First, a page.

Keys blocks state request for fewer early voting days
Gov. Rick Scott's top elections official, Secretary of State Ken Detzner, tried Monday to get five counties to agree to eight 12-hour days of early voting, the truncated schedule approved by the Legislature last year but criticized by three federal judges in a ruling issued Friday.
The five counties are under U.S. supervision for any voting changes because of past discrimination. Four of the five counties agreed to the state's request: Hillsborough, Collier, Hardee and Hendry. But the fifth county, Monroe, strongly disagreed with the state's request and will not go along.
"What I told them is that the days are more important than the hours," said Monroe County Supervisor of Elections Harry Sawyer, a Republican who has held the post for 24 years. In every election in the Keys, Sawyer said, early voting participation has increased. "It's working for us," he said. "I told them, if it's not broke, don't fix it."
Sawyer said the state was asking all five counties to sign a document to be presented to the three-judge panel in Washington, D.C., in an effort by the state to secure approval, or "pre-clearance," for the new eight-day early voting schedule in all 67 counties.
"They are really pushing on the five counties showing solidarity with the other 62, that we can all work under the same plan," Sawyer said. "But I feel that this law does discriminate against minorities and working people in general. They have more access to early voting by day rather than by a shorter number of days and extending the hours ... I think daily access is more important than hourly."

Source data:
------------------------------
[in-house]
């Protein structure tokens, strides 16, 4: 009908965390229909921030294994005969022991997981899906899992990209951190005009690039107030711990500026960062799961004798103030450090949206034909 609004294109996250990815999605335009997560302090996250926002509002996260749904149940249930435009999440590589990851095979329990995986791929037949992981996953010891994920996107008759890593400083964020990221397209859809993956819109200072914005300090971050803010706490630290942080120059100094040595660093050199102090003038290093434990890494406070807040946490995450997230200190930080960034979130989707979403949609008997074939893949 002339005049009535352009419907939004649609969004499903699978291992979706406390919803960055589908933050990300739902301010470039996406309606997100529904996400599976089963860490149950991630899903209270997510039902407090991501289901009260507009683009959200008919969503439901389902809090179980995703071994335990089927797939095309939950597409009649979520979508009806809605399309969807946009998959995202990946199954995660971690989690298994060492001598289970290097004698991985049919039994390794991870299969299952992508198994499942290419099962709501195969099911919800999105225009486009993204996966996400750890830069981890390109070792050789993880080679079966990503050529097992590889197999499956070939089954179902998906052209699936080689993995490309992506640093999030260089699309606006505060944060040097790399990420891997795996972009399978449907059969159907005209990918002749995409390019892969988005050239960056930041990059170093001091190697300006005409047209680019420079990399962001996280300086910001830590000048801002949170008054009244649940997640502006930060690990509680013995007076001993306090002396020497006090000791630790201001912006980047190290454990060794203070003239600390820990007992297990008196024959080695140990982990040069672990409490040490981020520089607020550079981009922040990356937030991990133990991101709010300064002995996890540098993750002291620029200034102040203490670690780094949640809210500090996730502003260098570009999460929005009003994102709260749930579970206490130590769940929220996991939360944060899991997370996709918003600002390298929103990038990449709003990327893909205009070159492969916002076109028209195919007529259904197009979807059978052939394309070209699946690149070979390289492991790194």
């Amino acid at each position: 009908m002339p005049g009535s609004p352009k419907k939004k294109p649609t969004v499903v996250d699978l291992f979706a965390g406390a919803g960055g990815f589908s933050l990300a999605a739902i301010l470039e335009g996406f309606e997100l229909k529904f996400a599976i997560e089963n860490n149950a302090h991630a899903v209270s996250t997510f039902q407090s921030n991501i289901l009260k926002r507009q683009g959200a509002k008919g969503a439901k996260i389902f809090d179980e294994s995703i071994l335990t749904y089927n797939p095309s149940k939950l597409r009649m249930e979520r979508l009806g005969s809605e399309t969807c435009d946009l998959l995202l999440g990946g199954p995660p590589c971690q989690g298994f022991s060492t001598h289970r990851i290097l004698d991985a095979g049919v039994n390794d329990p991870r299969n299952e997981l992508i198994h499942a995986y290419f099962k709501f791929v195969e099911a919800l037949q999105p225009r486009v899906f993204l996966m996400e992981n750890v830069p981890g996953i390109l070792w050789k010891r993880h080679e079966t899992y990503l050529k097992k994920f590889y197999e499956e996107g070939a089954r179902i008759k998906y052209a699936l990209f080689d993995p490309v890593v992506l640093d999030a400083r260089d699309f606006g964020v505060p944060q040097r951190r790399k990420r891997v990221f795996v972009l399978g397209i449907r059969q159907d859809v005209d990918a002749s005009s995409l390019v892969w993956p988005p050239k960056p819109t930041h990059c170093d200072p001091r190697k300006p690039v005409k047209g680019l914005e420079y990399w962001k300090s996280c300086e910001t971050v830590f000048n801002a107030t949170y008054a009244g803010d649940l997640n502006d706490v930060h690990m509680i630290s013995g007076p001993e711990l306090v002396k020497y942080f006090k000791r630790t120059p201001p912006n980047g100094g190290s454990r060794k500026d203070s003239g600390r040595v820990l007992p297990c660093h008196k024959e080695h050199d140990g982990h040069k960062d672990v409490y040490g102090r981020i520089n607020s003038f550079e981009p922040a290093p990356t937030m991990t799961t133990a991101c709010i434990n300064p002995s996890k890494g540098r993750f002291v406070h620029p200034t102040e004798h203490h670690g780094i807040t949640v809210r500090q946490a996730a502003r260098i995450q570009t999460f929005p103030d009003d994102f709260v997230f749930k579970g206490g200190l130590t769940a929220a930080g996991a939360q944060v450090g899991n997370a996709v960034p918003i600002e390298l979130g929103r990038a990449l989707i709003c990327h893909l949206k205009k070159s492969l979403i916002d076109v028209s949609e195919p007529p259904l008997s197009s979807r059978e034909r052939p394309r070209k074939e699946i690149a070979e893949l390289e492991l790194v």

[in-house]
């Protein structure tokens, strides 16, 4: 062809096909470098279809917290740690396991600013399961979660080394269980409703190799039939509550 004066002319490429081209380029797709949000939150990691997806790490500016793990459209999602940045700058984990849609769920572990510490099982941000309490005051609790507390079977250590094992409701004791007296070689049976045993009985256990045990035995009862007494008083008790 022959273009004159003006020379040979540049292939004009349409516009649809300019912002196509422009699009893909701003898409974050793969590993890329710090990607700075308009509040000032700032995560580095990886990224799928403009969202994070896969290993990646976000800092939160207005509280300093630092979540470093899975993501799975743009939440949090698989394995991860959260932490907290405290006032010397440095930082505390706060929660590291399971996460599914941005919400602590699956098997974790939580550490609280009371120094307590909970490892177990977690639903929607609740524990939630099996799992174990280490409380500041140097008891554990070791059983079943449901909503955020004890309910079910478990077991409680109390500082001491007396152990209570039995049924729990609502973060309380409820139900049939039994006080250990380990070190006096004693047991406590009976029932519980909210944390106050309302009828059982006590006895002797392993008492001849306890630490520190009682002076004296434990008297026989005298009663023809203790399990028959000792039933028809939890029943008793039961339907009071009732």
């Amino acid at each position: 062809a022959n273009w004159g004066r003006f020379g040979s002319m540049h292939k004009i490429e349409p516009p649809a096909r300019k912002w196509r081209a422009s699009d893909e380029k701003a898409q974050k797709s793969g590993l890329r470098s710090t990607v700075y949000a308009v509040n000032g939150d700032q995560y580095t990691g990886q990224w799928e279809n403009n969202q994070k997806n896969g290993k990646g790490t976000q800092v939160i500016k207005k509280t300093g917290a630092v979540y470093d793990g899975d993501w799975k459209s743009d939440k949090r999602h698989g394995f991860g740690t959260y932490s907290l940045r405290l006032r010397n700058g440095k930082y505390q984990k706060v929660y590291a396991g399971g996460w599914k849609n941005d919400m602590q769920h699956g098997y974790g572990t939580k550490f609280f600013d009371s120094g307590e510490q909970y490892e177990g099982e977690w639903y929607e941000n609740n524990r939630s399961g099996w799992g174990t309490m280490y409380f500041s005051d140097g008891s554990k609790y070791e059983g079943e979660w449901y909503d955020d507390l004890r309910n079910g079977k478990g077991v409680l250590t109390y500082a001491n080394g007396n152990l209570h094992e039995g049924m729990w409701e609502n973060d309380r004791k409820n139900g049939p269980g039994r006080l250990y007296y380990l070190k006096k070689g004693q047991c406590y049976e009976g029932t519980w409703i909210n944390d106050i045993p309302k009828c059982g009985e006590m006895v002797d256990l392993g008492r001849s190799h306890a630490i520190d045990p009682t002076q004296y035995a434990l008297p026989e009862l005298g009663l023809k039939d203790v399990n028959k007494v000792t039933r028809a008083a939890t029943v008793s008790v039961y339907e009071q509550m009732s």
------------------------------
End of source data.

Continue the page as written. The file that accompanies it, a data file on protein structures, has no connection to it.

The three judges said reducing access to early voting discriminates against African-Americans, who history shows are more likely to vote early than are white voters. But in their 119-page decision, the judges clearly nudged the state in the direction Detzner tried to move on Monday.
"If the counties were instead to utilize the maximum 96 hours permitted under the new law," the judges wrote, "and offer them on a standard 7 a.m. to 7 p.m. schedule that would provide the opportunity for voters to vote before and after the workday, Florida would likely be able to meet its burden of demonstrating that the overall effect of the changes would not be retrogressive."